Embodied Emotion

This morning I woke up at 4 am my mind already racing with nothing in particular. The familiar tightness in my chest that I’ve had for so long now that it feels normal. The only difference is the severity of the discomfort. The best way to describe this morning was the feeling that I’m trying to breathe while someone is pressing on my chest. The sharp pain allows for shallow breathing at best. I find that when it’s at its worst I need to be especially conscious of the way I breathe as the added” weight” causes shallow breathing.

Sometimes you climb out of bed in the morning and you think, I’m not going to make it, but you laugh inside — remembering all the times you’ve felt that way. – Charles Bukowski

his morning there is an added delight, a slight nauseousness/discomfort at the pit of my stomach. I tried all the usual techniques, breathing into the discomfort, questioning it, sitting with it, but nothing seemed to help, so I end up going and grabbing my phone and scrolling for an hour or so. Yes, I know that’s the opposite of what I should have done, but hey, no one is perfect, and I was sick of my mind spinning through ridiculous scenarios.

I had the same sensations yesterday as I left work. Thick nausea at the bottom of my stomach. I’m aware these feelings don’t last forever but I’d really like to understand where it came from, and what caused it.

I know that it’s possible to live without it. After Ayahuasca the chest tightness completely left for a month or so. I’d never been able to breathe so freely but then it returned, seemingly here to stay. It leads me to believe that it's psychosomatic, caused by unresolved emotions or thoughts and that there is potential for it to go, if even for short periods. It’s frustrating to be in a position where I am aware my thoughts are playing a vital role in these physical manifestations in my body, especially when I spend so much of my time trying to understand them.

It leads me to wonder how many people never make these connections. Those with anxiety or challenging emotions, not seeing the responses in their bodies or maybe suppress them, not wanting to acknowledge the effect they have. I think that I do the same. It feels like I am blocking myself from fully feeling into the discomfort no matter how much I try. In all honesty, I’m quite scared of the day when whatever it is finally makes its way to the surface and I have to deal with it. All I can do is keep turning up, keep going to therapy, and allow myself to be as present with the sensations as my subconscious will allow. Frustrating, but from what I can see it’s the best I can do.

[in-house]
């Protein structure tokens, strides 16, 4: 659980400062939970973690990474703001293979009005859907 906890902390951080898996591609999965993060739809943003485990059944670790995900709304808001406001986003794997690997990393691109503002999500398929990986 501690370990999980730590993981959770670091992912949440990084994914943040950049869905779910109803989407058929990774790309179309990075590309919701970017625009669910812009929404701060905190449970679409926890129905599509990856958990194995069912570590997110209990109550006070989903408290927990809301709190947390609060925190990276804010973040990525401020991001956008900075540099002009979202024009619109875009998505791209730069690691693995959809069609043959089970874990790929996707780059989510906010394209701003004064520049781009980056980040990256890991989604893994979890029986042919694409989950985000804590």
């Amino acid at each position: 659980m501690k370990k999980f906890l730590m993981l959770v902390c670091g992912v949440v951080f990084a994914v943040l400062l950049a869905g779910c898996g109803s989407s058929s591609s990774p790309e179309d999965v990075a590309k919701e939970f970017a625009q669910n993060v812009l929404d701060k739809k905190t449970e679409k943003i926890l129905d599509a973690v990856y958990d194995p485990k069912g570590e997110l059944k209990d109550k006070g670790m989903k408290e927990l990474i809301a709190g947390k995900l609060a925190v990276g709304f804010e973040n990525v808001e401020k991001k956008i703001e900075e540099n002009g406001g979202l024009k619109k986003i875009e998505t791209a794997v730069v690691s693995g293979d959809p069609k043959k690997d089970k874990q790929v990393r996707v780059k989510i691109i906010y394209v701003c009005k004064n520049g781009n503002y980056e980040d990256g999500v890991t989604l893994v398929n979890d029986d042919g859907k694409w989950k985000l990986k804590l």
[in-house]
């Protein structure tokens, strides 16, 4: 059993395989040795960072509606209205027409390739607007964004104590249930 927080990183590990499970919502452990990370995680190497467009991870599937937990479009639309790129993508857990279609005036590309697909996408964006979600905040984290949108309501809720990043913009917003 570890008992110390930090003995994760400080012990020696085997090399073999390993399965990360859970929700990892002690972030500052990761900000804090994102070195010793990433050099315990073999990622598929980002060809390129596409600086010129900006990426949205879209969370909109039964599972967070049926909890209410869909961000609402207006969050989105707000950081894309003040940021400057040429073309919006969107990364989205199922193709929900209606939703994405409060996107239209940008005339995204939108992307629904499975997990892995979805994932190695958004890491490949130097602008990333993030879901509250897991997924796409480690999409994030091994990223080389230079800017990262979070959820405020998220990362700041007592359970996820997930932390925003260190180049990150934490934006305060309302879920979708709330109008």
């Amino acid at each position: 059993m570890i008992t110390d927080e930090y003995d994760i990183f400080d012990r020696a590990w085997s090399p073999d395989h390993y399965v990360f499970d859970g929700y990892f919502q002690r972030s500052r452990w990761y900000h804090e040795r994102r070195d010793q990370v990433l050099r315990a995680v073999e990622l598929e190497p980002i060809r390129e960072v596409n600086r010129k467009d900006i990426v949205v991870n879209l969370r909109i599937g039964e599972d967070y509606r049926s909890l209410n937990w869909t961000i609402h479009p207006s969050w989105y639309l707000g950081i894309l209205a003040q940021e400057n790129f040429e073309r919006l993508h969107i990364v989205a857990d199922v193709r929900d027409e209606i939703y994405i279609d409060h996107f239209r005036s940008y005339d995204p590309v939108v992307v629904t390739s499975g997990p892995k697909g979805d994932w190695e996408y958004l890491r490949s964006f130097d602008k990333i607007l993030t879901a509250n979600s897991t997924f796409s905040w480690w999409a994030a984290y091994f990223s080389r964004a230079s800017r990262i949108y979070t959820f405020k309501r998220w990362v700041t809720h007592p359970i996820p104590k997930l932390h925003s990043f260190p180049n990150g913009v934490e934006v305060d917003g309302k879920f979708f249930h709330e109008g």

The largest part of what we call ‘personality’ is determined by how we’ve opted to defend ourselves against anxiety and sadness ― Alain de Botton

I was recently reminded of Søren Kierkegaard’s quote “Anxiety is the dizziness of freedom.” I’m not sure I entirely believe it, but it’s a nice idea to help toward shifting the feeling of complete loss of what to do into one of excitement and anticipation for the future.

One thing that helped to ease the pressure in the short term was a walk and some good music. I spent an hour or so wandering the streets and admiring the houses along the way. It’s quite funny actually, I grew up here and until that walk, I’d never really appreciated the gardens, old cottages and 70s bungalows tucked away on the busy main road. I’d never notice them as I was always zooming back and forth by car or on a bike. I think walking is extremely underrated but maybe that’s a discussion for another time.

As I often tell my students, the two most important phrases in therapy, as in yoga, are “Notice that” and “What happens next?” Once you start approaching your body with curiosity rather than with fear, everything shifts.” – Bessel A. van der Kolk

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